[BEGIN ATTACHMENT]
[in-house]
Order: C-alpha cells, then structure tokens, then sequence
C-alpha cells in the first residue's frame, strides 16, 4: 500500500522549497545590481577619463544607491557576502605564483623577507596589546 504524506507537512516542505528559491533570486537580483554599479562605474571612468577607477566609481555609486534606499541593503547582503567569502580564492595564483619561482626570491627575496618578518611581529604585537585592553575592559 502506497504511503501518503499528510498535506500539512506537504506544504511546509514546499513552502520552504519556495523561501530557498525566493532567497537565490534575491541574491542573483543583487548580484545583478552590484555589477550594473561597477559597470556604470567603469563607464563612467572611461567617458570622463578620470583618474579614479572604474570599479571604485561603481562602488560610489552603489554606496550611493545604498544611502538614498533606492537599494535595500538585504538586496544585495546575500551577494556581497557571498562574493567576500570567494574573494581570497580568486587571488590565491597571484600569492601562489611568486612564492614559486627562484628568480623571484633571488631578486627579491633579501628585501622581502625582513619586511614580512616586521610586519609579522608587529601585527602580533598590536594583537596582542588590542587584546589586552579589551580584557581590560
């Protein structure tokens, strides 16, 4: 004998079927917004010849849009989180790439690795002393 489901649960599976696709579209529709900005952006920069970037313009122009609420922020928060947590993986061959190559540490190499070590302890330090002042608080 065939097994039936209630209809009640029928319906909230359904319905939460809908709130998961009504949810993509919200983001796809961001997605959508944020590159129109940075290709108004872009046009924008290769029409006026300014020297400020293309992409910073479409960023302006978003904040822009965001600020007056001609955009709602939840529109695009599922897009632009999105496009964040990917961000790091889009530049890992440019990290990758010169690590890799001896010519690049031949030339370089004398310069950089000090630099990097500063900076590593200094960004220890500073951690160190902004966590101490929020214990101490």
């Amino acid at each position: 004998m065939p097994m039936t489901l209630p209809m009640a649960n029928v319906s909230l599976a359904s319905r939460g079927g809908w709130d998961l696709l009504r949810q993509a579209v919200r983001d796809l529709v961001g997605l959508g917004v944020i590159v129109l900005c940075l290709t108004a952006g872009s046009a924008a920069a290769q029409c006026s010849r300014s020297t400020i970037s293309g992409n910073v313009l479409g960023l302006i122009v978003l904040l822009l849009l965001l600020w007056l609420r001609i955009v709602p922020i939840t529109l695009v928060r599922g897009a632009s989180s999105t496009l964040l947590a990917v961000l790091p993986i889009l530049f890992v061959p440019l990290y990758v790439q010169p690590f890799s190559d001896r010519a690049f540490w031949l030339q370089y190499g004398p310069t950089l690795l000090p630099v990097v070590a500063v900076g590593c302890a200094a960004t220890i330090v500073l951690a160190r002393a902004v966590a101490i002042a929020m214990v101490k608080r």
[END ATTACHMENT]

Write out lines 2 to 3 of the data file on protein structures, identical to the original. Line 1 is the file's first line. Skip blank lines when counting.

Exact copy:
Order: C-alpha cells, then structure tokens, then sequence
C-alpha cells in the first residue's frame, strides 16, 4: 500500500522549497545590481577619463544607491557576502605564483623577507596589546 504524506507537512516542505528559491533570486537580483554599479562605474571612468577607477566609481555609486534606499541593503547582503567569502580564492595564483619561482626570491627575496618578518611581529604585537585592553575592559 502506497504511503501518503499528510498535506500539512506537504506544504511546509514546499513552502520552504519556495523561501530557498525566493532567497537565490534575491541574491542573483543583487548580484545583478552590484555589477550594473561597477559597470556604470567603469563607464563612467572611461567617458570622463578620470583618474579614479572604474570599479571604485561603481562602488560610489552603489554606496550611493545604498544611502538614498533606492537599494535595500538585504538586496544585495546575500551577494556581497557571498562574493567576500570567494574573494581570497580568486587571488590565491597571484600569492601562489611568486612564492614559486627562484628568480623571484633571488631578486627579491633579501628585501622581502625582513619586511614580512616586521610586519609579522608587529601585527602580533598590536594583537596582542588590542587584546589586552579589551580584557581590560